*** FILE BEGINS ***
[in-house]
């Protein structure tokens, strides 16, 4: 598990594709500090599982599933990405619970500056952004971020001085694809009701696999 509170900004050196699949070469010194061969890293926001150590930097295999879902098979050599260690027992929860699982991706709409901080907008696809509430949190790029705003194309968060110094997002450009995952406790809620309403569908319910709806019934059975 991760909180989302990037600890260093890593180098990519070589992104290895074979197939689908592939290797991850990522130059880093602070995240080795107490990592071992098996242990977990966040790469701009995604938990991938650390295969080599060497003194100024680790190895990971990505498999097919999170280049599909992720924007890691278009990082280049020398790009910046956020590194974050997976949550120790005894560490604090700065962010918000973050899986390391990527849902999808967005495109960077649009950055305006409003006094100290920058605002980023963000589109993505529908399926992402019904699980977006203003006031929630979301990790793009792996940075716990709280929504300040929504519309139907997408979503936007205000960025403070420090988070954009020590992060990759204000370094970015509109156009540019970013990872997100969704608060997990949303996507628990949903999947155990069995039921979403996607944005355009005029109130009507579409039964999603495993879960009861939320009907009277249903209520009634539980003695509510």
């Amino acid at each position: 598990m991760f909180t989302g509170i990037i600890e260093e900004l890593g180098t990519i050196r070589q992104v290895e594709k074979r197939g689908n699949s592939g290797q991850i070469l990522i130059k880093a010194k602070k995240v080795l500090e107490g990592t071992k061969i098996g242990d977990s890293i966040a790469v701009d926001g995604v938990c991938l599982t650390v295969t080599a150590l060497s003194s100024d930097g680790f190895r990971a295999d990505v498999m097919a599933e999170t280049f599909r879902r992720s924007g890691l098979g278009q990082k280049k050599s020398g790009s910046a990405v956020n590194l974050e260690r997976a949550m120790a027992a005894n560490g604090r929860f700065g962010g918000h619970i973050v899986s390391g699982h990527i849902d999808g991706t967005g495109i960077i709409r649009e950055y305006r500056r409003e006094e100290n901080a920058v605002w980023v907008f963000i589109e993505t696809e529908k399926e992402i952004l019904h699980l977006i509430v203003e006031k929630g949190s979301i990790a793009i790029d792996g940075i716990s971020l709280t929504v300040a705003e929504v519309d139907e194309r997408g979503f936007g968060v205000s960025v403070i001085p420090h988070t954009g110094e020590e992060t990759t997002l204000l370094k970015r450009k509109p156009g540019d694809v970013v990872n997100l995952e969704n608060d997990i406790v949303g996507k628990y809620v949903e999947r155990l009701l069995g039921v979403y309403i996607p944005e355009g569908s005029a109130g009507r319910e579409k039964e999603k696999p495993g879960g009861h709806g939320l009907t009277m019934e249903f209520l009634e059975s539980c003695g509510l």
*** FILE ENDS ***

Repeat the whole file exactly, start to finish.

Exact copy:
[in-house]
């Protein structure tokens, strides 16, 4: 598990594709500090599982599933990405619970500056952004971020001085694809009701696999 509170900004050196699949070469010194061969890293926001150590930097295999879902098979050599260690027992929860699982991706709409901080907008696809509430949190790029705003194309968060110094997002450009995952406790809620309403569908319910709806019934059975 991760909180989302990037600890260093890593180098990519070589992104290895074979197939689908592939290797991850990522130059880093602070995240080795107490990592071992098996242990977990966040790469701009995604938990991938650390295969080599060497003194100024680790190895990971990505498999097919999170280049599909992720924007890691278009990082280049020398790009910046956020590194974050997976949550120790005894560490604090700065962010918000973050899986390391990527849902999808967005495109960077649009950055305006409003006094100290920058605002980023963000589109993505529908399926992402019904699980977006203003006031929630979301990790793009792996940075716990709280929504300040929504519309139907997408979503936007205000960025403070420090988070954009020590992060990759204000370094970015509109156009540019970013990872997100969704608060997990949303996507628990949903999947155990069995039921979403996607944005355009005029109130009507579409039964999603495993879960009861939320009907009277249903209520009634539980003695509510």
């Amino acid at each position: 598990m991760f909180t989302g509170i990037i600890e260093e900004l890593g180098t990519i050196r070589q992104v290895e594709k074979r197939g689908n699949s592939g290797q991850i070469l990522i130059k880093a010194k602070k995240v080795l500090e107490g990592t071992k061969i098996g242990d977990s890293i966040a790469v701009d926001g995604v938990c991938l599982t650390v295969t080599a150590l060497s003194s100024d930097g680790f190895r990971a295999d990505v498999m097919a599933e999170t280049f599909r879902r992720s924007g890691l098979g278009q990082k280049k050599s020398g790009s910046a990405v956020n590194l974050e260690r997976a949550m120790a027992a005894n560490g604090r929860f700065g962010g918000h619970i973050v899986s390391g699982h990527i849902d999808g991706t967005g495109i960077i709409r649009e950055y305006r500056r409003e006094e100290n901080a920058v605002w980023v907008f963000i589109e993505t696809e529908k399926e992402i952004l019904h699980l977006i509430v203003e006031k929630g949190s979301i990790a793009i790029d792996g940075i716990s971020l709280t929504v300040a705003e929504v519309d139907e194309r997408g979503f936007g968060v205000s960025v403070i001085p420090h988070t954009g110094e020590e992060t990759t997002l204000l370094k970015r450009k509109p156009g540019d694809v970013v990872n997100l995952e969704n608060d997990i406790v949303g996507k628990y809620v949903e999947r155990l009701l069995g039921v979403y309403i996607p944005e355009g569908s005029a109130g009507r319910e579409k039964e999603k696999p495993g879960g009861h709806g939320l009907t009277m019934e249903f209520l009634e059975s539980c003695g509510l």